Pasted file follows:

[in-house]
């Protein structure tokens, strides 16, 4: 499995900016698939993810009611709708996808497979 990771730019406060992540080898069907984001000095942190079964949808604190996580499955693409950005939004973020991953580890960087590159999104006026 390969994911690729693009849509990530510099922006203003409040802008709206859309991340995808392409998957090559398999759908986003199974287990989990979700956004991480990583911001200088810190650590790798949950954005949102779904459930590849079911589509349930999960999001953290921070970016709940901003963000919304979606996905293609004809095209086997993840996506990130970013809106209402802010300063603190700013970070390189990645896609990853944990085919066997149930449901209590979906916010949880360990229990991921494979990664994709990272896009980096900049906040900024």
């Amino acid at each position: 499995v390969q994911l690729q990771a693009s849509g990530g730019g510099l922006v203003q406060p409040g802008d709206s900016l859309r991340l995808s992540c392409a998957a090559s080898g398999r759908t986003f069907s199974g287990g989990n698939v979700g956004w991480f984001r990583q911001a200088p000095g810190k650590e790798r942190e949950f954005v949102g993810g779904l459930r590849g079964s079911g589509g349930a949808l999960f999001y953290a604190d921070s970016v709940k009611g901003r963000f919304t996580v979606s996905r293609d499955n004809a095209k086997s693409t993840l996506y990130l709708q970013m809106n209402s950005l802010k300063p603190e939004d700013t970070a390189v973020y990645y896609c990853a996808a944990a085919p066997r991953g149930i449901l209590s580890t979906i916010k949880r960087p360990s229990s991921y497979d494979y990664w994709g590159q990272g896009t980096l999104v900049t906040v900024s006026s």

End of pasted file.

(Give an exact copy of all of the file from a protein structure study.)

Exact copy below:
[in-house]
């Protein structure tokens, strides 16, 4: 499995900016698939993810009611709708996808497979 990771730019406060992540080898069907984001000095942190079964949808604190996580499955693409950005939004973020991953580890960087590159999104006026 390969994911690729693009849509990530510099922006203003409040802008709206859309991340995808392409998957090559398999759908986003199974287990989990979700956004991480990583911001200088810190650590790798949950954005949102779904459930590849079911589509349930999960999001953290921070970016709940901003963000919304979606996905293609004809095209086997993840996506990130970013809106209402802010300063603190700013970070390189990645896609990853944990085919066997149930449901209590979906916010949880360990229990991921494979990664994709990272896009980096900049906040900024």
């Amino acid at each position: 499995v390969q994911l690729q990771a693009s849509g990530g730019g510099l922006v203003q406060p409040g802008d709206s900016l859309r991340l995808s992540c392409a998957a090559s080898g398999r759908t986003f069907s199974g287990g989990n698939v979700g956004w991480f984001r990583q911001a200088p000095g810190k650590e790798r942190e949950f954005v949102g993810g779904l459930r590849g079964s079911g589509g349930a949808l999960f999001y953290a604190d921070s970016v709940k009611g901003r963000f919304t996580v979606s996905r293609d499955n004809a095209k086997s693409t993840l996506y990130l709708q970013m809106n209402s950005l802010k300063p603190e939004d700013t970070a390189v973020y990645y896609c990853a996808a944990a085919p066997r991953g149930i449901l209590s580890t979906i916010k949880r960087p360990s229990s991921y497979d494979y990664w994709g590159q990272g896009t980096l999104v900049t906040v900024s006026s």